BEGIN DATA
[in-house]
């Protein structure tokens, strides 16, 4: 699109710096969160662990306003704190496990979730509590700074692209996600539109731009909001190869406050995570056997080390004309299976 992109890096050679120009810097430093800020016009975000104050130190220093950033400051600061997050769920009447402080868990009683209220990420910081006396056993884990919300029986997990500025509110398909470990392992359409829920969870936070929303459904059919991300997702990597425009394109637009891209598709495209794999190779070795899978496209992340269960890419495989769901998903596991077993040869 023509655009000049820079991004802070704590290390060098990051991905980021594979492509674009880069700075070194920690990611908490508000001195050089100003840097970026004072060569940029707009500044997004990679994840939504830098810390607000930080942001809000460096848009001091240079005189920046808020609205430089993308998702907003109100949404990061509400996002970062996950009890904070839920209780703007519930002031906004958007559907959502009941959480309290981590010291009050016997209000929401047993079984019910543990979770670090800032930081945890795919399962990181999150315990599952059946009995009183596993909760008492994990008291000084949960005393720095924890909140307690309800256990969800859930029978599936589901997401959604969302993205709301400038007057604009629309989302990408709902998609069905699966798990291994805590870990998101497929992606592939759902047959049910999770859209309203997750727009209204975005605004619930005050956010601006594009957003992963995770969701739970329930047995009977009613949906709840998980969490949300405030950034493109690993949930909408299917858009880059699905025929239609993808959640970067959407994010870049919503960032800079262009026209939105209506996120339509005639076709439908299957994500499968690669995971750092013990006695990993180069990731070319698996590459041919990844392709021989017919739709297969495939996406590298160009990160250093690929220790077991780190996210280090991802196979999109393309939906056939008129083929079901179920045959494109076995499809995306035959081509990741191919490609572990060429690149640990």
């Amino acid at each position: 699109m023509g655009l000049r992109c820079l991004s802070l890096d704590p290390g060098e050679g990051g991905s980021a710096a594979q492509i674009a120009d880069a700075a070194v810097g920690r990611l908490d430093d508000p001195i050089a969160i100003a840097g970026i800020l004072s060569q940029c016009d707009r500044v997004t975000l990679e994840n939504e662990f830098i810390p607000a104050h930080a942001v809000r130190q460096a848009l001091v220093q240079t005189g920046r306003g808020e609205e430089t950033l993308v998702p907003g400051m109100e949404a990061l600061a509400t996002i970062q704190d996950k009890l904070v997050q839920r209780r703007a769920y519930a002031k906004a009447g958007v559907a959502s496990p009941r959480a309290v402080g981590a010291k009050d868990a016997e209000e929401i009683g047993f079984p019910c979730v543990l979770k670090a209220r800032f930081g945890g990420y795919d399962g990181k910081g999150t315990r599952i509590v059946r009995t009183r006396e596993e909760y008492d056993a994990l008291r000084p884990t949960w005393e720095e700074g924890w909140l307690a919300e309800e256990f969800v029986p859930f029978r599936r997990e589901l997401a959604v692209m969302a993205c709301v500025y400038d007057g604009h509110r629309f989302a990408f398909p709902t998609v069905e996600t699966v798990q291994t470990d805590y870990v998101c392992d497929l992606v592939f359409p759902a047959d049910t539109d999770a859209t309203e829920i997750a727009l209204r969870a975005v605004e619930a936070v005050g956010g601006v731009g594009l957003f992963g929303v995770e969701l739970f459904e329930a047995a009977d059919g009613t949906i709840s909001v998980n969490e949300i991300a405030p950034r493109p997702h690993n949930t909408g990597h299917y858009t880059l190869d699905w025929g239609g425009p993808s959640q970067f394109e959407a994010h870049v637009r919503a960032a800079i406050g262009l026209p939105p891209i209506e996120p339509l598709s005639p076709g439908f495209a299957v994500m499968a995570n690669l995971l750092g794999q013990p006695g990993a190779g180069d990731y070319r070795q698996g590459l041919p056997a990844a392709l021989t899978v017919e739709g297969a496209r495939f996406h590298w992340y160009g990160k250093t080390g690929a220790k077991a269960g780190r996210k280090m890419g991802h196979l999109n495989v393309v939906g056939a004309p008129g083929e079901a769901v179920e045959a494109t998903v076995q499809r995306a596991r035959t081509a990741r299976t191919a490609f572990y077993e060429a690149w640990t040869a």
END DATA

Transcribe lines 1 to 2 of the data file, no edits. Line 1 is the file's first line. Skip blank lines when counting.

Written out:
[in-house]
């Protein structure tokens, strides 16, 4: 699109710096969160662990306003704190496990979730509590700074692209996600539109731009909001190869406050995570056997080390004309299976 992109890096050679120009810097430093800020016009975000104050130190220093950033400051600061997050769920009447402080868990009683209220990420910081006396056993884990919300029986997990500025509110398909470990392992359409829920969870936070929303459904059919991300997702990597425009394109637009891209598709495209794999190779070795899978496209992340269960890419495989769901998903596991077993040869 023509655009000049820079991004802070704590290390060098990051991905980021594979492509674009880069700075070194920690990611908490508000001195050089100003840097970026004072060569940029707009500044997004990679994840939504830098810390607000930080942001809000460096848009001091240079005189920046808020609205430089993308998702907003109100949404990061509400996002970062996950009890904070839920209780703007519930002031906004958007559907959502009941959480309290981590010291009050016997209000929401047993079984019910543990979770670090800032930081945890795919399962990181999150315990599952059946009995009183596993909760008492994990008291000084949960005393720095924890909140307690309800256990969800859930029978599936589901997401959604969302993205709301400038007057604009629309989302990408709902998609069905699966798990291994805590870990998101497929992606592939759902047959049910999770859209309203997750727009209204975005605004619930005050956010601006594009957003992963995770969701739970329930047995009977009613949906709840998980969490949300405030950034493109690993949930909408299917858009880059699905025929239609993808959640970067959407994010870049919503960032800079262009026209939105209506996120339509005639076709439908299957994500499968690669995971750092013990006695990993180069990731070319698996590459041919990844392709021989017919739709297969495939996406590298160009990160250093690929220790077991780190996210280090991802196979999109393309939906056939008129083929079901179920045959494109076995499809995306035959081509990741191919490609572990060429690149640990």